CCLF–2016: Uber Cool and Ultra Creative
Ramendra Kumar writes about the engaging Creative Writing Workshop and Story Telling Sessions at Chandigarh Children’s Literature Festival CCLF 2016.
‘Sir, you mentioned that you were inspired by your father, did you get your humorous genes also from him?’
‘I begin writing a story but am not able to complete it? What should I do?’
‘How important is good vocabulary to writing stories?’
‘When do you get ideas for your stories?’
This was the friendly inquisition I faced during the story telling session at the Chandigarh Children’s Literature Festival held from 29th to 31st January. My quizzers were the participants, some as young as seven! The session commenced with yours truly narrating a rib tickling tale ‘By a Whisker’ about a tigress obsessed with her husband’s magnificent whiskers which leads to the latter falling in love with a donkey! By the time the yarn was spun I had the kids singing and dancing with me.
The story of ‘Paplu the Giant’ was next on the cards. Paplu is a strange giant who does not like to fight with anyone, nor does he like scaring people. But when his beloved villagers are in danger, he rises to great heights to solve the problem. He displays the unique art of fighting without fighting.
A magic mantra, some insane mimicry and loads of irreverence had the kids rooting for more.
My day at CCLF commenced with a Creative Writing Workshop. Around 60 youngsters participated in the session. I discussed the various elements in a story and narrated a tale. I also discussed my latest book ‘The Perfect Match’ (published by Pratham Books) and what makes it so special to me.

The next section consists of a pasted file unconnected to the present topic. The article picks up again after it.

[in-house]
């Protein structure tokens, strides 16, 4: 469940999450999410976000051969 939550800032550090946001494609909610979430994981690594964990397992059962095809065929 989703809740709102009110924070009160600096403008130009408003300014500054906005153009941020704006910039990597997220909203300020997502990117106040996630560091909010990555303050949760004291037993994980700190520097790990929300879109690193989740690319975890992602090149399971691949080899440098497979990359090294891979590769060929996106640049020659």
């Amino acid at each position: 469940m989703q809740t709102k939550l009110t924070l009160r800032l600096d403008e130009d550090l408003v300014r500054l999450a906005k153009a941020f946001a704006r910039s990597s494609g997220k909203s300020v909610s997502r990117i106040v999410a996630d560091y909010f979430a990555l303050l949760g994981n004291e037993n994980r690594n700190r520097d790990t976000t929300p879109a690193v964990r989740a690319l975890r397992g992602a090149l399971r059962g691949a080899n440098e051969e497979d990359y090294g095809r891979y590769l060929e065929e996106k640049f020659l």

The kids were then divided into groups of five. They were asked to write a story on any of the two topics given to them. After the writing session, different groups presented their stories.
The yarns were amazing both in terms of imagination as well as language and structure.
I found the kids at CCLF truly outstanding with their irrepressible energy, infectious enthusiasm and sparkling creativity. After each of the sessions I was besieged by autograph hunters with their slam books, copies, note pads and even copies of my books.
Half a dozen scribes were seeking an audience with me, but I did what is considered unthinkable for a PR professional – I made them wait while I kept my tryst with Innocence.
A little one pinned my ‘autograph’ to her chest and proudly displayed it.
A six year old came up and looking at me rather archly said, ‘Sir, you have become famous!’
The scribes, despite my peccadillo, published glowing reports on my sessions.
Hindustan Times wrote: “Author Ramendra Kumar enthralled the children with his story telling skills.”
The Indian Express was equally appreciative: “National award-winning writer Ramendra Kumar, who has 30 books to his credit, had the children dance, sing and listen to his experiences as a writer. The session was replete with humour and wit, as Kumar connected with the children on various aspects of writing and story-telling, and livened up the afternoon with anecdotes and excerpts from his books, one being ‘Paplu The Giant’…..
The other newspapers including The Times of India, The Tribune, Daily Post, Dainik Bhaskar, et al, also were generous in their praise. …
I am on ‘Cloud 99’ and counting…
The print media was generous in its coverage of the Chandigarh Children’s Literature Festival
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